After spending a day walking through main town, searching for a job, I stumbled upon a bakery. The smell of fresh bread, creamy milk, and sweet sugar swirled through my nose. Immediately, I had a good feeling in my stomach — or maybe that was just hunger.
Eying the “help wanted” sign, I asked the lady behind the counter, “are you hiring?”
“How soon can you start?” Was her first question. I expected her to ask about my background, my interests, or at least my name. But she was just as desperate for a worker as I was desperate for work. A perfect match.
“Today!” I enthused.
“Let’s see what you’ve got,” she nodded, inviting me behind the counter to immediately train. I suppose this would be a hands-on interview. And then she added, “I love your hair,” admiring my sunset orange tone.
She could see that I had a lot of energy and ambition which was exactly what the bakery shop needed. Little did she know the motivating factors behind it all — the death of my family, a refusal to get married, and, uh… a dark shadow stalking me.
I made it this far in my life without settling — I didn’t come this far just to become a twisted deity’s slave. When my parents died, I chose to keep on living. And now that aunt Lilac has passed, I will still keep on living. I will not sell my soul to the devil who calls himself a god.
After my day at the bakery, I headed to the coven to try and catch Arthur — to make sure he would be okay.
I caught him just in time as he was leaving the building. I sighed with relief to see that his eyes looked okay — not that bloodshot red like before.
“Hey!” I called out, waving my hands.
He turned around and came over my way, “hey,” he greeted back.
“How are you feeling today?”
“Much better,” he smiled. “And how’s your head? Did you figure anything out? Any ideas what happened?”
“Sort of,” I gulped, debating how much I should reveal to him verses how much I needed to hide.
“And what does that mean?” He raised an eyebrow.
“It would probably be best for us to take some time apart,” I gave him a look of awkward pity.
“Just for now,” I sighed, “just for your safety.”
“Is it a demon? What is it? I’m not afraid.”
I paused. There’s no way that he would understand. If I told him anything close to the truth, he would only take it as a challenge. He was too persistent. He underestimated the agony of being tortured by an otherworldly being.
“I mean,” I backtracked, “for your own sake — I need to be alone right now.”
“You really shouldn’t be alone with everything you’re going through right now.”
“Please,” I nearly begged, “I’m not looking for marriage.”
“That’s okay, we can still be friends.”
“We can’t be friends, I’m sorry. At least not right now.”
“Then how long?”
“Don’t quit being a warlock. Keep studying. I got myself a job today and I’m going to find a way to support myself. Focus on your dreams so that I can focus on mine. And then, maybe someday, our paths will meet again.”
He looked down with a heavy sigh, “I really don’t agree with this.”
“But this is my decision,” I told him sternly.
“Alright,” he sighed again. He was about to walk away, but then turned back again to ask, “are you sure this has nothing to do with…”
“There’s no demon,” I convinced him — which was technically true, it wasn’t a demon… just a dark lord.
“What happened to my eyes, then? That was the most terrifying thing to ever happen to me.”
“I spoke to aunt Lilac yesterday, her ghost. She said it was likely an allergic reaction to a rare flower. Remember how we went off trail on our nature walk?”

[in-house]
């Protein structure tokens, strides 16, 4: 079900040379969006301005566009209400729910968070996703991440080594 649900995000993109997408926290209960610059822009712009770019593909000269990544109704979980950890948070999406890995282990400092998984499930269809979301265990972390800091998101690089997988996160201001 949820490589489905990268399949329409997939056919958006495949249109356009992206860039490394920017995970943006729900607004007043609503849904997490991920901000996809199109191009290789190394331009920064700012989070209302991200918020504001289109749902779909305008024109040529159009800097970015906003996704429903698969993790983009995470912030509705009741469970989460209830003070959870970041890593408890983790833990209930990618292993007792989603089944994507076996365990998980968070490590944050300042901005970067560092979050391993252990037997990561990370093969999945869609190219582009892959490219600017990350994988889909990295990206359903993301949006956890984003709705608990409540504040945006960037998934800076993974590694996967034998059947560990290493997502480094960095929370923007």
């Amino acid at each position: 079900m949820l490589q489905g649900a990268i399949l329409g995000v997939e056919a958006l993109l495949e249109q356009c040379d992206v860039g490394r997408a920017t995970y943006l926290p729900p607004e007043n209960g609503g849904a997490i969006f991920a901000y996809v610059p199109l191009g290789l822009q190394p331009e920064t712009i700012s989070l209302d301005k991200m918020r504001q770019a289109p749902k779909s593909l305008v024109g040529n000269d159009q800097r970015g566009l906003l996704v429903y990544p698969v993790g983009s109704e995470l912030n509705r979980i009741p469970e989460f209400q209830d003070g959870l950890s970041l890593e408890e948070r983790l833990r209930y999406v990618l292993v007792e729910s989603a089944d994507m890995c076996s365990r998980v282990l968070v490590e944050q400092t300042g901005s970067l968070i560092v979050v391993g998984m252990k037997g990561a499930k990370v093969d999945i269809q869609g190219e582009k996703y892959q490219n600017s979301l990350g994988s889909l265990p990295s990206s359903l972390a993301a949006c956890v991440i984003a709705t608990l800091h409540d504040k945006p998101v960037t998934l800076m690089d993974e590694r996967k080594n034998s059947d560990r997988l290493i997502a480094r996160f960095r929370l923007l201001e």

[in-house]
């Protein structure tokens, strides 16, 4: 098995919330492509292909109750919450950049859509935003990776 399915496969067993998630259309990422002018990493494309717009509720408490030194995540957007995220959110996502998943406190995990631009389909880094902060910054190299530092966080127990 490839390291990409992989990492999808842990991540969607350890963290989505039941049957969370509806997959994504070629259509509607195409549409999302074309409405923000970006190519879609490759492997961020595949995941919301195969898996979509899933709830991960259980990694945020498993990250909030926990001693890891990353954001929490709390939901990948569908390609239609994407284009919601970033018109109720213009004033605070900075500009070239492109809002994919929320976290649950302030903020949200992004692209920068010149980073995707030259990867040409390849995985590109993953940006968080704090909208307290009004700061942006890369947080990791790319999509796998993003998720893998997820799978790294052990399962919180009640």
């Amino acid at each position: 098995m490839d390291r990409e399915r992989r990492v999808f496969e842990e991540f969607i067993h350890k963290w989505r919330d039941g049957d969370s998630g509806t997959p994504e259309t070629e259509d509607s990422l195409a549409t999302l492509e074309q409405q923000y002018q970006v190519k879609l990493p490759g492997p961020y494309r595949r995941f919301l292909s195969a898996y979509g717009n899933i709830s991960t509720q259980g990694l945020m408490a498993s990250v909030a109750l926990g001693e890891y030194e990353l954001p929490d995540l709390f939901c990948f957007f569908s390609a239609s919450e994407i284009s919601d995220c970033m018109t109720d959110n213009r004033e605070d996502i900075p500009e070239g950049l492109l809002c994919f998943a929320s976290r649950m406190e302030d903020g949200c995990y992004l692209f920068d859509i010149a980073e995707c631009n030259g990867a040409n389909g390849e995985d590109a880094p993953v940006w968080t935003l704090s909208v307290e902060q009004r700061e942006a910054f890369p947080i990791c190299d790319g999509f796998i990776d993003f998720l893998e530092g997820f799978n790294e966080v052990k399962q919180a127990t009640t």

“Hmm…” he thought for a moment, skeptically, but then chuckled, “won’t be going down that trail again!”
I couldn’t help but chuckle back. And with that, he went on his way. No, I wasn’t going to let the dark lord control me — but I also wasn’t going to let him control Arthur, which meant setting him free.
Shortly afterward, I sold the cottage home. Aunt Lilac did leave behind a generous amount of coins for me, but nevertheless it was time for a new chapter. I bought myself a miniature cottage: a kitchen, a bedroom, and a spare room. It felt much cozier.
Although Oats, my ghost cat, made a lovely companion, it was time for a more lively companion.
“It’s okay with you if I find myself a new cat friend, right?” I asked Oats.
He answered, in his meek and high-pitched voice, “yah.”
“And you promise not to tease the new cat or play any pranks?”
“Hmm… maybe,” he devilishly grinned.
“Oh, Oats!” I giggled, “be a good boy!”
The two of us headed to the Cat’s Corner. “Meow! Meow! Meow!” They all howled.
“I’ve got plenty of treats!” I announced, throwing them meat scraps. And then I turned to Oats, and asked, “how are we supposed to choose?”
Oats scurried off to observe the cats one by one, inspecting them to see who was good enough. He sniffed a few of them. And then he paused in front of one — she was black as midnight. Oats had made his choice for us.
“She’s purr-fect!” I gushed. “Do you wanna come home with me?” I asked her in a cute, baby-voice. She looked terrified yet curious. “Come here,” I scooped her up.
She was very quiet, just like Oats, and it took her a while to open up. I decided to name her “Heka,” the Egyptian word for “magic,” and also an ode to the Greek goddess of magic, Hecate. Her nickname would be “Kaka.”
For the next several months, I worked my butt off. I woke up before sunrise for my shift at the bakery, which I worked at until sunset. Heka stayed home by herself — luckily, she had Oats to entertain her. By the time I came home to my mini cottage, I would make myself dinner (usually potato soup), feed Heka, and then study at my desk by the candlelight. I’d be continuing my witchy studies on my own. I was actually progressing much more quickly because I found it so much easier to study in quiet rather than a group setting.